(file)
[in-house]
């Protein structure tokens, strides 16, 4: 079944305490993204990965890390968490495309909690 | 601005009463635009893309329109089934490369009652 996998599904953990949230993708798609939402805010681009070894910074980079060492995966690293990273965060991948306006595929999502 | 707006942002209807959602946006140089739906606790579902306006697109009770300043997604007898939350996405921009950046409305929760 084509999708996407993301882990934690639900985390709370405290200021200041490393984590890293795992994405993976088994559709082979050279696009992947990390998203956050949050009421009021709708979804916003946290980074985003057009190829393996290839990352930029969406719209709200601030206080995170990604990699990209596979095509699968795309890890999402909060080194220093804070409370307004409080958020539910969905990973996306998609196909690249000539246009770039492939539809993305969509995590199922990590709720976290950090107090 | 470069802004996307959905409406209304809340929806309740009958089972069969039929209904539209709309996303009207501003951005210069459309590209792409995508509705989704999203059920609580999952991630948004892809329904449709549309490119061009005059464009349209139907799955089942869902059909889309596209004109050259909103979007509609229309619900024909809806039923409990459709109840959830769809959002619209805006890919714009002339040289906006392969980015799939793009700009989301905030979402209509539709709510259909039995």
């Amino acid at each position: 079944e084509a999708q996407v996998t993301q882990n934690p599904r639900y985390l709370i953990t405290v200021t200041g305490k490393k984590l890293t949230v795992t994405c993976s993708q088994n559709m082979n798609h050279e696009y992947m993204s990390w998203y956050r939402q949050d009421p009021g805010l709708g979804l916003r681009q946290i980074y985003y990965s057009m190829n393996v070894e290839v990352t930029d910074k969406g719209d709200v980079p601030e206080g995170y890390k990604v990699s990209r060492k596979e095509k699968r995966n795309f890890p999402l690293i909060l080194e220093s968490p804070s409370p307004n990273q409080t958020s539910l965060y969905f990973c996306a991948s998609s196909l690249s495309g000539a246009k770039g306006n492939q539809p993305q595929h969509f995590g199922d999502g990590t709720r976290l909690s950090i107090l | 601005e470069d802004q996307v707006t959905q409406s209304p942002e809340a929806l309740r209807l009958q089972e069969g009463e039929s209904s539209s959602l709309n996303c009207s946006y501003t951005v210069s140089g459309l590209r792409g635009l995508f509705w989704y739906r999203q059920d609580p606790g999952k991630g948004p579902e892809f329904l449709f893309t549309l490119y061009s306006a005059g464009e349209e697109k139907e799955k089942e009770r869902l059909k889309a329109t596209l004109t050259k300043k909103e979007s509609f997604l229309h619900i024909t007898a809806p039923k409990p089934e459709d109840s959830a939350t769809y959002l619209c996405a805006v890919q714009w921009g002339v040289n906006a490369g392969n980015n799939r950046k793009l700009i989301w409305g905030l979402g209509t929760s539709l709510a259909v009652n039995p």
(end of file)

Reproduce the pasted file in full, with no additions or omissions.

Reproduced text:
[in-house]
């Protein structure tokens, strides 16, 4: 079944305490993204990965890390968490495309909690 | 601005009463635009893309329109089934490369009652 996998599904953990949230993708798609939402805010681009070894910074980079060492995966690293990273965060991948306006595929999502 | 707006942002209807959602946006140089739906606790579902306006697109009770300043997604007898939350996405921009950046409305929760 084509999708996407993301882990934690639900985390709370405290200021200041490393984590890293795992994405993976088994559709082979050279696009992947990390998203956050949050009421009021709708979804916003946290980074985003057009190829393996290839990352930029969406719209709200601030206080995170990604990699990209596979095509699968795309890890999402909060080194220093804070409370307004409080958020539910969905990973996306998609196909690249000539246009770039492939539809993305969509995590199922990590709720976290950090107090 | 470069802004996307959905409406209304809340929806309740009958089972069969039929209904539209709309996303009207501003951005210069459309590209792409995508509705989704999203059920609580999952991630948004892809329904449709549309490119061009005059464009349209139907799955089942869902059909889309596209004109050259909103979007509609229309619900024909809806039923409990459709109840959830769809959002619209805006890919714009002339040289906006392969980015799939793009700009989301905030979402209509539709709510259909039995």
């Amino acid at each position: 079944e084509a999708q996407v996998t993301q882990n934690p599904r639900y985390l709370i953990t405290v200021t200041g305490k490393k984590l890293t949230v795992t994405c993976s993708q088994n559709m082979n798609h050279e696009y992947m993204s990390w998203y956050r939402q949050d009421p009021g805010l709708g979804l916003r681009q946290i980074y985003y990965s057009m190829n393996v070894e290839v990352t930029d910074k969406g719209d709200v980079p601030e206080g995170y890390k990604v990699s990209r060492k596979e095509k699968r995966n795309f890890p999402l690293i909060l080194e220093s968490p804070s409370p307004n990273q409080t958020s539910l965060y969905f990973c996306a991948s998609s196909l690249s495309g000539a246009k770039g306006n492939q539809p993305q595929h969509f995590g199922d999502g990590t709720r976290l909690s950090i107090l | 601005e470069d802004q996307v707006t959905q409406s209304p942002e809340a929806l309740r209807l009958q089972e069969g009463e039929s209904s539209s959602l709309n996303c009207s946006y501003t951005v210069s140089g459309l590209r792409g635009l995508f509705w989704y739906r999203q059920d609580p606790g999952k991630g948004p579902e892809f329904l449709f893309t549309l490119y061009s306006a005059g464009e349209e697109k139907e799955k089942e009770r869902l059909k889309a329109t596209l004109t050259k300043k909103e979007s509609f997604l229309h619900i024909t007898a809806p039923k409990p089934e459709d109840s959830a939350t769809y959002l619209c996405a805006v890919q714009w921009g002339v040289n906006a490369g392969n980015n799939r950046k793009l700009i989301w409305g905030l979402g209509t929760s539709l709510a259909v009652n039995p």